Thursday, February 16, 2012

Dogs: Shelters v. Breeders

First of all, let me start this off by saying this will in no way be negative towards dog breeders. I do realize that they take pride in what they do, in breeding top of the line dogs, and it takes a lot of work, time and dedication to make sure all dogs are healthy and properly cared for. I have a lot of respect for breeders, don't get me wrong on this.

Now to the point of this. All of my life, I have loved animals. Ever since I was a little girl I would always try and  help an animal in need, and I loved learning about them, their behaviors, how to train them, everything. And I still do, which is why I work at a kennel.

As of late, I have kind of taken on a little side project, if you can even call it that. It's just a Facebook page, made for networking. Rescues and individuals can post animals that are in need of homes, on death row, etc to the wall in hopes of the picture and story reaching someone who can save them. And lately this method of "rescue" has taken off. Many many dogs, cats and other animals have been saved from euthanasia and terrible situations by just someone hitting the "share" button. Getting involved with some of the people who see the "dark" side of the animal industry, has really opened my eyes.

Shelter dogs. I've always had shelter dogs. And when I get my own place I do plan on adopting from a shelter. People do say "why do you want someone's recycled dog?" They're not "recycled", they are not products, or trash. They are living, breathing, feeling beings who deserve a second chance at life.

Little known fact; Did you least 25% of all shelter dogs are pure bred? Meaning, they could have come from a breeder! Shelters around the world are extremely overpopulated. According to the Humane Society of the United States 4 million dogs and cats are put down in US shelters each year alone. That averages to one every 8 seconds...That's a statistic that breaks my heart. Also, a lot of puppies come in to shelters, it seems like now more than ever. A lot of pregnant mothers come in, and give birth in the shelter, too.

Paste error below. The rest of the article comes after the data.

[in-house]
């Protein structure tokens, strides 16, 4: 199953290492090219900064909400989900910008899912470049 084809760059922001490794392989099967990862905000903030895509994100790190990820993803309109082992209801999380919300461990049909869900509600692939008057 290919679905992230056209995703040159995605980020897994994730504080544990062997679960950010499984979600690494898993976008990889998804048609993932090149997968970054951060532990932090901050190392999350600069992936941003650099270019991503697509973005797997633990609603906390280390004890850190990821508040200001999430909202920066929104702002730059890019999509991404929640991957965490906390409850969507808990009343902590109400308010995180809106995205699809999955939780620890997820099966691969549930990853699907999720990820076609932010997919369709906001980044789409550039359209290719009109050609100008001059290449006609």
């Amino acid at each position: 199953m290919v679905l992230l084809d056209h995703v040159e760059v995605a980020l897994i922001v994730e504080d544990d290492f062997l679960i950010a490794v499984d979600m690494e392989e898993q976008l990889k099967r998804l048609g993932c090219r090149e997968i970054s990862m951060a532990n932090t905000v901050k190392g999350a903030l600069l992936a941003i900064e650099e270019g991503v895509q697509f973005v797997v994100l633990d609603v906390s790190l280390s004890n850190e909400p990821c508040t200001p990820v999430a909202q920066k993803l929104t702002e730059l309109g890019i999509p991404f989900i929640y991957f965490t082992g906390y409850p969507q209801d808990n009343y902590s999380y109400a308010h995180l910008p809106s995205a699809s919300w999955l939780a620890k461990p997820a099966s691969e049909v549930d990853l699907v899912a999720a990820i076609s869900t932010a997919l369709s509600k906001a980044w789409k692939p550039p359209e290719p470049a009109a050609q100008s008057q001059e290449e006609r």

This is where things could get..well...hairy. Breeders in all honesty are not helping the over population problem in the US. Now I do realize that there are people who show dogs, and they have to be pure bred, up to the breed standard. I do know this, and I respect that. Dog show handlers also shell out a lot of money and time to get the "perfect" dog.

But what about all the people who don't show dogs? If the people who bought from breeders adopted from a shelter, I feel that it would make a dent in the over population! Think of it like this. Buying from a breeder, a pure bred lets say Yorkie. AKC registered, all vaccinations, de-wormed, has a perfect pedigree, they usually begin to sell puppies at 8weeks old, though some breeders wait a week or 2 more, selling price could be anywhere from $500-$1,000. I've seen Yorkie puppies for $1,500! That's not counting getting them spayed/neutered!

Now compare that, to the price of a shelter dog. At my local animal shelter, female dogs are $56, males are $41. Female cats are $36, males are $26. I believe these prices include:

  • Preliminary Exam
  • Spay/Neuter Surgery
  • Distemper/Rabies Vaccinations
  • Worming
  • License (if applicable)
However I am still waiting to hear back from the shelter to see if those are included. Either way though, at most that's about...$200 maximum?

Also, if you are not a breeder and are not intending to breed your dog, you should always always always get them altered. It won't take away your male dogs sense of manhood. He doesn't have pride like you do. In fact, the risk of them developing testicular cancer plummets drastically, also it prevents them from marking their territory, or "spraying" their scent everywhere. Including in your home. It also calms them down. And no, your female will not feel like any less of a "women". It reduces the risk for mammary gland tumors, and also she will not go in to heat, which will save you from a stained carpet, and save her from wearing doggie diapers. Yes they make those, before my dad got his dog spayed she went into heat and the poor girl had to wear a diaper. She has since been spayed and is a happy healthy little girl!

Like I said before, I respect breeders and what they do, since to some it is their profession. There are a lot of really nice, sincere, amazing breeders. It's the bad ones who ruin it for all of the rest. 

If you do buy from a breeder, I'm not going to think you're a terrible person, people are going to spend  their money and do what they want to do no matter what I say. But maybe, just maybe I've changed the mind of one person reading this. And one person could make all the difference.

No comments:

Post a Comment